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This grove was formerly occupied by the buildings of the Arkansas College. At about nine A. M., or a little before, Colonel Munroe led a gallant and desperate cavalry charge upon our right wing, which was met by a galling cross-fire from our right rance of their artillery so that they did not commence the attack as early by nearly two hours as they had intended. Colonel Munroe recommended a cavalry attack, to be supported by the artillery, but was overruled by Cabell, and a halt was made untirroll's First Arkansas cavalry regiment, Colonel Scott, of Virginia, commanding, assisted by Lieutenant-Colonel Thomson. Munroe's Second Arkansas cavalry, Colonel Munroe commanding in person. First battalion Parson's Texas cavalry, Lieutenant-ColonColonel Munroe commanding in person. First battalion Parson's Texas cavalry, Lieutenant-Colonel Noble commanding. One section of artillery, commanding officer not known, four companies bushwhackers, commanded by Mankins, Palmer, Brown, and others. The enemy left all their dead and.wounded which they could not take away on their retreat in
Doc. 172.-battle of Fayetteville, Ark. Colonel Harrison's report. Headquarters Post, Fayetteville, Ark., April 19, 1863. Major-General S. R. Curtis, Commanding Department of the Missouri: General: The following report of the battle of yesterday at Fayetteville, is respectfully submitted, in addition to the telegraphic despatches of last evening. On Friday, seventeenth instant, a scout under command of Lieutenant Robb, First Arkansas cavalry, returned from the direction of Ozark, and reported no apparent preparations of the enemy to move in this direction. Having no fresh horses, I ordered Lieutenant Robb to take his command to quarters, expecting to be able to send a small scout again on the next day. On Saturday morning, eighteenth instant, at a few minutes after sunrise, the enemy having made a forced march from the Boston Mountain during the night, surprised and captured our dismounted picket on the Frog Bayou road, and approached the town with wild and deafening sh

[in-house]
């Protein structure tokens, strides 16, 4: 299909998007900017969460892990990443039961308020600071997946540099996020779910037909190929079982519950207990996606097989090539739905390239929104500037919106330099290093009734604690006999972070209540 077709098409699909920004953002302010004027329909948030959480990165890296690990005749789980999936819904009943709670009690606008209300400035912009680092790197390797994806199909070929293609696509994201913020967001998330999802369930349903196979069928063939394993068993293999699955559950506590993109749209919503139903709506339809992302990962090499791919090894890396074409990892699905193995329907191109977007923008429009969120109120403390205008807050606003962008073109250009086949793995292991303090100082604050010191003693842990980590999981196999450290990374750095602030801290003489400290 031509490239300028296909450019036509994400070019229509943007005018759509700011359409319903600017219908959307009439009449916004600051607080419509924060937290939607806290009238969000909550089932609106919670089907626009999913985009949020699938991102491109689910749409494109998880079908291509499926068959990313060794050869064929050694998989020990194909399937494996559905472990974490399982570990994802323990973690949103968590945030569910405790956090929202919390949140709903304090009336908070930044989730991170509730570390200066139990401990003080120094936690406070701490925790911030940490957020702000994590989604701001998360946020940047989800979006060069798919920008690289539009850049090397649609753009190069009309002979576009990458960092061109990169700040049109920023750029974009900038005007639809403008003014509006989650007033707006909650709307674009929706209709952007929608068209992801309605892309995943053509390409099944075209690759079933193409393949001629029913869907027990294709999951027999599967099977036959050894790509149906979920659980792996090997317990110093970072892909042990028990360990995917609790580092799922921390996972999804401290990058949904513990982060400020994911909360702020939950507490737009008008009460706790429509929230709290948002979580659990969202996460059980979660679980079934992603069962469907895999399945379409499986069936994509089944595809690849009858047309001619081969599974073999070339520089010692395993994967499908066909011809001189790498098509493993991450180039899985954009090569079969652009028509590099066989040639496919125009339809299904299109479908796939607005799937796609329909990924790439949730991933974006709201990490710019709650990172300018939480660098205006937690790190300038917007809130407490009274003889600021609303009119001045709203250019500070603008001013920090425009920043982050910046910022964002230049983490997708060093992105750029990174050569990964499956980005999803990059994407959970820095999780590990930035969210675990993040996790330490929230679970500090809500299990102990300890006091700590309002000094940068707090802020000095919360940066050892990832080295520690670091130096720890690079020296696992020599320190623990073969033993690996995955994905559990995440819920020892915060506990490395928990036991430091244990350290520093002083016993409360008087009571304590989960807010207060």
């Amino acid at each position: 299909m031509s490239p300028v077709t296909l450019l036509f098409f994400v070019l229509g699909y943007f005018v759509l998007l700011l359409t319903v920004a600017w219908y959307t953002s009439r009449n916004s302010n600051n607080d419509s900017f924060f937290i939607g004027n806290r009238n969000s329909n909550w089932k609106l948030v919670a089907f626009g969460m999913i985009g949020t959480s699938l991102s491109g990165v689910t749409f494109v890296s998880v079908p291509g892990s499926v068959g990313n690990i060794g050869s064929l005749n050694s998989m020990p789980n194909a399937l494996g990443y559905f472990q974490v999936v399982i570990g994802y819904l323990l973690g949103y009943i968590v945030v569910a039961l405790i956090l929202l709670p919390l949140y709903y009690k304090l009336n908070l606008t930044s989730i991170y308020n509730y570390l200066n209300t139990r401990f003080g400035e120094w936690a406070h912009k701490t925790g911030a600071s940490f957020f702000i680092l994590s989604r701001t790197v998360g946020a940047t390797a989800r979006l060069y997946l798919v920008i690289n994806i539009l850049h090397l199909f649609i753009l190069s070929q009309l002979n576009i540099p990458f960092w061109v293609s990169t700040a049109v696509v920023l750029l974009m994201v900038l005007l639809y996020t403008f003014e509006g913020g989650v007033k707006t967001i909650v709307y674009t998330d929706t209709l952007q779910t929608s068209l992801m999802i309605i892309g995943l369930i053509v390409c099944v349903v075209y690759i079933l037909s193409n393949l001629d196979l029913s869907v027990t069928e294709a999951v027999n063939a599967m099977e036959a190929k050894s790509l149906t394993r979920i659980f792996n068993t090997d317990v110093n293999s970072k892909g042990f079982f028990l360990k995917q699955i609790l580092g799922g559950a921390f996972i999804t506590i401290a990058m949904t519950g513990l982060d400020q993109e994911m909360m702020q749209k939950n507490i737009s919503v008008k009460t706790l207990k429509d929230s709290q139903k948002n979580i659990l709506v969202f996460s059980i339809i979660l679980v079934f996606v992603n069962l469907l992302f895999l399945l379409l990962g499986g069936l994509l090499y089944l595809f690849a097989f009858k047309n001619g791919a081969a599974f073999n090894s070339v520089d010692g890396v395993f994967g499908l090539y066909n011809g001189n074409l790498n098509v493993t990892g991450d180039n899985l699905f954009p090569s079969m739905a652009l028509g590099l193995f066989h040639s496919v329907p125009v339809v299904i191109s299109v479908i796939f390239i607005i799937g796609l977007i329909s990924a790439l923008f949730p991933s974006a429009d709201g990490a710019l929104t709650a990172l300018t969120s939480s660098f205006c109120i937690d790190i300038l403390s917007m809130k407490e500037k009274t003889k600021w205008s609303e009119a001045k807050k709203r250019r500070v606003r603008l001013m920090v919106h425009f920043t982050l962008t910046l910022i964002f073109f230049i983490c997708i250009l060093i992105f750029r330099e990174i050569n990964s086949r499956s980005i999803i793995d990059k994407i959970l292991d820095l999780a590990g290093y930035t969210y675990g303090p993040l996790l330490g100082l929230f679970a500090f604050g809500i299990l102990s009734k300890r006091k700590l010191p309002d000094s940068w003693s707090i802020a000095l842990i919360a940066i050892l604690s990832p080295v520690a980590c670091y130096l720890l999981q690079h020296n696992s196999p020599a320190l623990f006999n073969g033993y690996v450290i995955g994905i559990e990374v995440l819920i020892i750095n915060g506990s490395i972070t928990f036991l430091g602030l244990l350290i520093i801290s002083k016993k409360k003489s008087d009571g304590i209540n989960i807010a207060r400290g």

E. D. Hanna (search for this): chapter 182
during the night, surprised and captured our dismounted picket on the Frog Bayou road, and approached the town with wild and deafening shouts. Their cavalry charged up a deep ravine on the east side of the city, and attacked my headquarters, (the Colonel Tibbetts place.) The firing of the picket had alarmed the command, and by the time the enemy had reached town the First Arkansas infantry had formed on their parade-ground, under command of Lieutenant-Colonel E. J. Searle, assisted by Major E. D. Hanna, and slowly retired by my orders, toward the cavalry, then formed, dismounted, at their camp. Fearing that, not being informed, they might be mistaken for the enemy, and be fired upon by the cavalry, I ordered Lieutenant-Colonel Searle to post seven companies as a reserve in a sheltered position in our rear, two of which were afterward ordered to support the left wing. The remaining three companies of the First infantry, together with four companies of the First cavalry, formed the c